A group of rats in New Haven, Connecticut, have offered living, breathing proof that scientists are learning how to grow replacements for vital organs. Earlier this year, researchers at Yale University removed the animals’ left lungs, swapping them out for new ones crafted in the lab. Although the rats survived no more than two hours, that was long enough to prove that an engineered lung could exchange gas and keep an animal alive. In a separate project, rats at Massachusetts General Hospital received cultivated livers and survived for up to eight hours before the transplant was removed.
The recipe for these replacement organs begins with destruction: Wash away the cells of a donor organ with detergent, leaving behind just its spongy, protein support structure. This remainder can then be seeded with immature organ cells or stem cells from the intended recipient. The new cells grow around the protein scaffold, building a complete organ. Researchers at the University of Minnesota first used this technique in 2008 to build a disembodied rat heart that was able to pump blood while hooked up to a machine.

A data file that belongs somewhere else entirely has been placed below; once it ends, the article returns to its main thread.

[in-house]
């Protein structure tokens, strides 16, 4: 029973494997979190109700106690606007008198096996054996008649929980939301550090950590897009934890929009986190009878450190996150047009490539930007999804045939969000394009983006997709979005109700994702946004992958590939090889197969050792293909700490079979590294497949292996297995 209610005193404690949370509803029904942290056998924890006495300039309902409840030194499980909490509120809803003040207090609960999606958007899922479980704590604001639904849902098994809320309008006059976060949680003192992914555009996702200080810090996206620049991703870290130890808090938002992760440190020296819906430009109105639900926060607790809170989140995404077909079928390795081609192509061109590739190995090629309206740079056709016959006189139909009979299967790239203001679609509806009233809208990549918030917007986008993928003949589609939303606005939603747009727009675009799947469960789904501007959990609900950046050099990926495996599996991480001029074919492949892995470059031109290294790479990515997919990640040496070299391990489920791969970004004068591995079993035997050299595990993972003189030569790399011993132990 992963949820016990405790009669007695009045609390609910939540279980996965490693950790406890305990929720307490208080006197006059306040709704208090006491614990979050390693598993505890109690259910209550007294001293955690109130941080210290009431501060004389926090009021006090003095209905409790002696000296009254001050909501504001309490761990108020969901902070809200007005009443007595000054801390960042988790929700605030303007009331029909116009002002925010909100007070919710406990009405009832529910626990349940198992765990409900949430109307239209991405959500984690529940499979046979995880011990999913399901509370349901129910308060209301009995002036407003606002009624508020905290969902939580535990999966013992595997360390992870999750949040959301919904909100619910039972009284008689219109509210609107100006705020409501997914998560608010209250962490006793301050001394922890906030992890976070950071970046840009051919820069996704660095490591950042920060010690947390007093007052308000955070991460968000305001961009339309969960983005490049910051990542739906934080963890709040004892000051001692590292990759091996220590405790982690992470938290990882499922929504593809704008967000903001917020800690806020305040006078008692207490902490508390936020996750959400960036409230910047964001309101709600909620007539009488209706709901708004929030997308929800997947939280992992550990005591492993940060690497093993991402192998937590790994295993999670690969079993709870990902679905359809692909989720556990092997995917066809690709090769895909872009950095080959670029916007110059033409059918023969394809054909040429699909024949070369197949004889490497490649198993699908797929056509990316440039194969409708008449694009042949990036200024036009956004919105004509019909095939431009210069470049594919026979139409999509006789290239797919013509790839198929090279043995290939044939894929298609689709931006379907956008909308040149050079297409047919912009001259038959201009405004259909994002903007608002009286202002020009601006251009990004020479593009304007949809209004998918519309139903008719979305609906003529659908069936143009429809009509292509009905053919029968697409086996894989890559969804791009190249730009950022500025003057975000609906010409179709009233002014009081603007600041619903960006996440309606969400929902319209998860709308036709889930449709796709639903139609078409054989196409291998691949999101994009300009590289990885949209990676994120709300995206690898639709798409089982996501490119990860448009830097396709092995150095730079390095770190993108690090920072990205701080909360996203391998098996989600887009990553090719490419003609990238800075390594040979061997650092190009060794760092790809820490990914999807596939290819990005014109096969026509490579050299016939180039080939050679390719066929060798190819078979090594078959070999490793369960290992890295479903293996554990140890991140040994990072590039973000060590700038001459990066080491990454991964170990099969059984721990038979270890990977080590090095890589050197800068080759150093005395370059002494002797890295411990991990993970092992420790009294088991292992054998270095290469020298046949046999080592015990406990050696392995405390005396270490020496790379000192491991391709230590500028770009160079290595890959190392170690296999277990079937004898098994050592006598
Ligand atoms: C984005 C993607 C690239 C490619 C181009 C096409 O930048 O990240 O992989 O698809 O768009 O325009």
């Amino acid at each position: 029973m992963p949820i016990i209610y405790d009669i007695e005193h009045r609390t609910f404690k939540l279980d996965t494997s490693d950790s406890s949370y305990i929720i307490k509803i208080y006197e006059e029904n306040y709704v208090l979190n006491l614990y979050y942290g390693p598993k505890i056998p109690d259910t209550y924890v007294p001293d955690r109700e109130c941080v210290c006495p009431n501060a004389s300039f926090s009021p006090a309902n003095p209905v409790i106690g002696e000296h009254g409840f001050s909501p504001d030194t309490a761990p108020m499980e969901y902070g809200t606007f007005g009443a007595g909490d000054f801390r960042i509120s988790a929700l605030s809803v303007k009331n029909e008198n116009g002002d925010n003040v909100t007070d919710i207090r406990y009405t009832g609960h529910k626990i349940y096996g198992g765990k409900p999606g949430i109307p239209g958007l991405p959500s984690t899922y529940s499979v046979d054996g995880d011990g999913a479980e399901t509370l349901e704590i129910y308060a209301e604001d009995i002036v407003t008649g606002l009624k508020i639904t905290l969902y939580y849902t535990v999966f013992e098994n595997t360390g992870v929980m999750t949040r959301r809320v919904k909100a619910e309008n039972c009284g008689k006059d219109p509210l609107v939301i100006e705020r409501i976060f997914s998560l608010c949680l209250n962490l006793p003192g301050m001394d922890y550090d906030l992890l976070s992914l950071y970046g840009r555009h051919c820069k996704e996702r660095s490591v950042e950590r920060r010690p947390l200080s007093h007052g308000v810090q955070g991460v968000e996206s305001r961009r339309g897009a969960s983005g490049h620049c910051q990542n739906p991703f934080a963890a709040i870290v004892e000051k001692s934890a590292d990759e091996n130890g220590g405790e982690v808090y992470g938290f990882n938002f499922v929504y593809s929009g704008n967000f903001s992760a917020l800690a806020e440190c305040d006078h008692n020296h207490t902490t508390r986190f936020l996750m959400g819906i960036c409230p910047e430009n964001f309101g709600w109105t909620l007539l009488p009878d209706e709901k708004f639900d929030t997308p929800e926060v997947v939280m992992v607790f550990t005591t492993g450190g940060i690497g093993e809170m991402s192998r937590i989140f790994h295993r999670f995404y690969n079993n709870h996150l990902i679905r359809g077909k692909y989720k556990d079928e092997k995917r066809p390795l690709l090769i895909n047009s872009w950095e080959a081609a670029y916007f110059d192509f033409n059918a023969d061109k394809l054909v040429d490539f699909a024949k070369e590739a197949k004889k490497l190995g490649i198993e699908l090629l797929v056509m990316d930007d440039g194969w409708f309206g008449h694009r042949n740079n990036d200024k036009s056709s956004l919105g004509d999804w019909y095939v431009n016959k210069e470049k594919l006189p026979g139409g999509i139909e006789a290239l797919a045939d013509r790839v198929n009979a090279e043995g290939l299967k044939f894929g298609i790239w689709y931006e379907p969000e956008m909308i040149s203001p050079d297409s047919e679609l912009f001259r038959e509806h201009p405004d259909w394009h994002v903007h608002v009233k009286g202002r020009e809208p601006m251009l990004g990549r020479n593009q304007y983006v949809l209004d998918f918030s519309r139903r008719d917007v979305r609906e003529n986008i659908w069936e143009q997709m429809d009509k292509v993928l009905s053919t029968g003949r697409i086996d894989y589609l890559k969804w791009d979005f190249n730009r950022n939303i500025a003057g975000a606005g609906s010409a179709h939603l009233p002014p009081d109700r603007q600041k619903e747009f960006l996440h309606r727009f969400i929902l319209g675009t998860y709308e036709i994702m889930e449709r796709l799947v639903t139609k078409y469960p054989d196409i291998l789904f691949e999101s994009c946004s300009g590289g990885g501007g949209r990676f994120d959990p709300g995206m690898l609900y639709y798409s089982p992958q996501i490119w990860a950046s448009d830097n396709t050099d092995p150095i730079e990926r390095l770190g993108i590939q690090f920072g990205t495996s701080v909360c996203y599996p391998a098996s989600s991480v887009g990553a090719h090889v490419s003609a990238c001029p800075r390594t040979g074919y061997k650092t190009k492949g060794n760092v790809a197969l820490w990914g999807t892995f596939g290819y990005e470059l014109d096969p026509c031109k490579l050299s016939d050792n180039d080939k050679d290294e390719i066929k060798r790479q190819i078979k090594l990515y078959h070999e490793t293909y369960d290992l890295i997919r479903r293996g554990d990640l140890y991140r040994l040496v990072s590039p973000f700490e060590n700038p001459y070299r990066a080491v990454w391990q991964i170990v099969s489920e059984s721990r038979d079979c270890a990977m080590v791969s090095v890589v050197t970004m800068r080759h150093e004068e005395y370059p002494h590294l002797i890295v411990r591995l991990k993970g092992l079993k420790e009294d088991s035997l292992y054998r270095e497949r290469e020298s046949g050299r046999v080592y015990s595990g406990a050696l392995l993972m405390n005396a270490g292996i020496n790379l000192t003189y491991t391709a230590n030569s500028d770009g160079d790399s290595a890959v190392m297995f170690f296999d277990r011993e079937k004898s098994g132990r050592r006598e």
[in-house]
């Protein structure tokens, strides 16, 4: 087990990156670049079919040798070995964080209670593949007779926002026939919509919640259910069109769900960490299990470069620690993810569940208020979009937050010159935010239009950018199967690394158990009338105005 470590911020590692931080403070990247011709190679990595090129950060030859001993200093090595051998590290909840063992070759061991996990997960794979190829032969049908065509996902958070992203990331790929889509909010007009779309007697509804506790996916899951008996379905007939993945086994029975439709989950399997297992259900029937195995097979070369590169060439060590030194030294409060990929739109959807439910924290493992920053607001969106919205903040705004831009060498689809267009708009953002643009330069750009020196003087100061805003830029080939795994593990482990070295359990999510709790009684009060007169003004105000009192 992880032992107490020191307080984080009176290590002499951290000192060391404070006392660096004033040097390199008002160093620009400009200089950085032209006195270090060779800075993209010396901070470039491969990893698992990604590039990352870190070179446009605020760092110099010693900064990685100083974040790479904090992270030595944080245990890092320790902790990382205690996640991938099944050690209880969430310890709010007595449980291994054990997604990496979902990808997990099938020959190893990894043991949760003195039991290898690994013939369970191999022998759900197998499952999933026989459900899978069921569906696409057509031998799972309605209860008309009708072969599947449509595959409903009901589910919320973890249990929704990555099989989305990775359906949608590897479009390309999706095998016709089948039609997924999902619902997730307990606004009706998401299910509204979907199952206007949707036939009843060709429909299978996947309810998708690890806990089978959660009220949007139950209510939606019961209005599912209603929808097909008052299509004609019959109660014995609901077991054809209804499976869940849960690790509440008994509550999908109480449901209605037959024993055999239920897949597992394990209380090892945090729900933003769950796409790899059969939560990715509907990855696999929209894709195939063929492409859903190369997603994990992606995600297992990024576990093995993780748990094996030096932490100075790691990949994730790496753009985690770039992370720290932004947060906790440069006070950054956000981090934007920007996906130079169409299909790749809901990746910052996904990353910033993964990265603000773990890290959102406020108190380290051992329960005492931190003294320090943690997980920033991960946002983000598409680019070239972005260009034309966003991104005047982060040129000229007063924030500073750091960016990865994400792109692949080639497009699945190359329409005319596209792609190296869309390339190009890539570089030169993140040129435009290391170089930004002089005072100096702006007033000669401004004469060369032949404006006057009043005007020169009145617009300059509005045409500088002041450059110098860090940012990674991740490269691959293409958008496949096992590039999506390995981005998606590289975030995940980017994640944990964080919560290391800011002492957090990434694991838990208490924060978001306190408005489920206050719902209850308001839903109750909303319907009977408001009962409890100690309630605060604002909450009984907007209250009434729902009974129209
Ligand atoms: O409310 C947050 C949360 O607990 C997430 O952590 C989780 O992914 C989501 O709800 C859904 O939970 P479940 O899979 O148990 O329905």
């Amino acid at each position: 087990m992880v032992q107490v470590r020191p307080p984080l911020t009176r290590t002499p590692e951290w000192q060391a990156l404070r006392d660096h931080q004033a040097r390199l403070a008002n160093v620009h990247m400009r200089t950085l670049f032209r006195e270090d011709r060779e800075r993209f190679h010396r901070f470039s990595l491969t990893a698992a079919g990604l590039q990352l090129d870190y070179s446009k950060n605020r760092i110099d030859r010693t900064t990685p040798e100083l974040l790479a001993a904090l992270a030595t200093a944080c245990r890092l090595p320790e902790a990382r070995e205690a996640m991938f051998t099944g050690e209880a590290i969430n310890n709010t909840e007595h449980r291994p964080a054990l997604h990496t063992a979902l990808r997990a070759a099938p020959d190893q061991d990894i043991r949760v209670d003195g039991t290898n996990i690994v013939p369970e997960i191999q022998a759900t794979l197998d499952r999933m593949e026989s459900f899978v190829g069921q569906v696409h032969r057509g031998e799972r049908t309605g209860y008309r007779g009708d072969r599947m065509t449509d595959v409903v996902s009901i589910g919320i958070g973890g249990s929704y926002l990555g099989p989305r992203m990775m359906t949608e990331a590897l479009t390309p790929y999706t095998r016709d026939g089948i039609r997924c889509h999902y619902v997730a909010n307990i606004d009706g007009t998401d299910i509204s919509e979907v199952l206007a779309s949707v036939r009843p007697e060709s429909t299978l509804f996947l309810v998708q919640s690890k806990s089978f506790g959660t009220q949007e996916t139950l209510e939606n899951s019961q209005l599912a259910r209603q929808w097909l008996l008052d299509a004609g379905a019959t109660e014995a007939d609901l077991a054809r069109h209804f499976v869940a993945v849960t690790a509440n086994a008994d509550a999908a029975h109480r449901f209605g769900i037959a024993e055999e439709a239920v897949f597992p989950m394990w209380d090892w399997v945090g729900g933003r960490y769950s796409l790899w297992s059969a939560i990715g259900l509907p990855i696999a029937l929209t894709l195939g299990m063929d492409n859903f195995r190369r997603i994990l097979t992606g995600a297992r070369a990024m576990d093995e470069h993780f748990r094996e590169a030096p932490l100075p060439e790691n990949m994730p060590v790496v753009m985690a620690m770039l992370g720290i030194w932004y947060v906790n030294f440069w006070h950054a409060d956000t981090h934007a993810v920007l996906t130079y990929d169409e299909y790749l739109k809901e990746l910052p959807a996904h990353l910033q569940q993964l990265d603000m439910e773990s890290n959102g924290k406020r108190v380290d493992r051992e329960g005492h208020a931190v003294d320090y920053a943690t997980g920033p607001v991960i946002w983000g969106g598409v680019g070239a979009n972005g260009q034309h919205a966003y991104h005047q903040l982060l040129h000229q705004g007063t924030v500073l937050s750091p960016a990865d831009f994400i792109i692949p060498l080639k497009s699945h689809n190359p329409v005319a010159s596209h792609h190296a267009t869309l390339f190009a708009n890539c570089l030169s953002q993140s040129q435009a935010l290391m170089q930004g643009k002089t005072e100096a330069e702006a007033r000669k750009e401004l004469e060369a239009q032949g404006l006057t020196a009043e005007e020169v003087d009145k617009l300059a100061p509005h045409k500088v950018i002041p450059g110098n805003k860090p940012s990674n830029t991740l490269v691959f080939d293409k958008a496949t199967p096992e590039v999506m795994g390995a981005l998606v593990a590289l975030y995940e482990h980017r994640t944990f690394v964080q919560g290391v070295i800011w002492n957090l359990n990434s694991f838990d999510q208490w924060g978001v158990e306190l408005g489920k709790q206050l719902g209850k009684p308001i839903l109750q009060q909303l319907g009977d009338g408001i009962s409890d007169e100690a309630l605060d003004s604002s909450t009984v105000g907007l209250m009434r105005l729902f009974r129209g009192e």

“Each organ has its own specific set of challenges,” says Laura Niklason, the Yale bioengineer who led the lung project. Human trials for complex organs, such as the liver and heart, are still a long way off; researchers need to devise a reliable way to harvest the required stem cells and perfect the method of packing them into the scaffold. But two years ago, tissue engineers in Europe successfully implanted a lab-grown left bronchus into a woman with severe injuries. Niklason hopes that other simple engineered tissues, such as the blood vessels she has been working on, will be ready for human trials within a year.